Of all the awkward, stressful questions in job interviews, this is one of the worst: “What are you earning now?”
True, a growing number of cities and states are declaring the query illegal, in part owing to concerns it contributes to pay discrimination, especially for women. (Bans take effect in New York City in October, in Delaware in December, and in Massachusetts in January.) But where it is legal, the question is still frequently asked. The way you answer can raise—or lower—the annual salary you’ll be offered.
Career coaches such as Kathy Robinson, founder of the Career Advisors Network, recommend preparing by researching the salaries of the job you’re looking for on sites like PayScale and Glassdoor. Even LinkedIn can give you clues, since employers who recruit from well-established companies tend to pay better. Then, practice a response that will help you land the job—and a good salary. Here’s expert advice on three winning answers:
“I was advised by the recruiter that my current salary wouldn’t affect compensation for this opportunity.” If you’re underpaid, it’s tempting to avoid discussing what you’re making now. But declining outright is risky: Baldly refusing can cost you the job. Even a gracious evasion can result in a lower offer, especially if you’re a woman. Women who sidestepped questions about salary history got offers 1.8% below those who answered, a recent PayScale survey found. (Playing coy gained men an extra 1.2%, however.) To finesse any awkwardness, try blaming someone else, or politely hinting that the question is irrelevant, suggests Melissa Llarena, CEO of Career Outcomes Matter.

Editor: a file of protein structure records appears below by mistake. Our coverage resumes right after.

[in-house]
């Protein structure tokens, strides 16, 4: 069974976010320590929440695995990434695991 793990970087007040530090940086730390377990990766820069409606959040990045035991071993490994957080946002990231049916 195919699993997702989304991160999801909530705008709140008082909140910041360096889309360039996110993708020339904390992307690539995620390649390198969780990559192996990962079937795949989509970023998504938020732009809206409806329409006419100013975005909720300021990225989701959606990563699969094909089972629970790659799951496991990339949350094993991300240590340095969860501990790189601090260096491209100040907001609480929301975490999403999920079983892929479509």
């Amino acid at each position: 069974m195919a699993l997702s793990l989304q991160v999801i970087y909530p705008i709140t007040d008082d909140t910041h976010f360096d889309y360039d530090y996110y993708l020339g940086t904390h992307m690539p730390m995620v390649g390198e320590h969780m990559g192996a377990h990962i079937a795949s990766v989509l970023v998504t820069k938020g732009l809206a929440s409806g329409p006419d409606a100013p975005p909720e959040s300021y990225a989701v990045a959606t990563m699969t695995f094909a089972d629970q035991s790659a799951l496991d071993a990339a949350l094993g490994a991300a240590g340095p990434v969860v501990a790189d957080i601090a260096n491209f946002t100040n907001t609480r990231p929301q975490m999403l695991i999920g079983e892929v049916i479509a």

Flip the Script
“This position is a little different from my old job. Can you tell me what the responsibilities would be and what you think might be a fair salary?” Lobbing the question back to the employer and raising the issue of “fairness” can be a winning strategy, says Lydia Frank, a PayScale vice president.
Tell the Truth
“I feel well-compensated at _____. However, I’m really excited about this opening because … “ To avoid shortchanging yourself, provide your full annual compensation, including bonuses, overtime, etc., and note any perks like childcare. Llarena recommends highlighting your satisfaction with your current salary to reinforce the idea that you are interested in the new job, not just the money—which, after all, isn’t everything.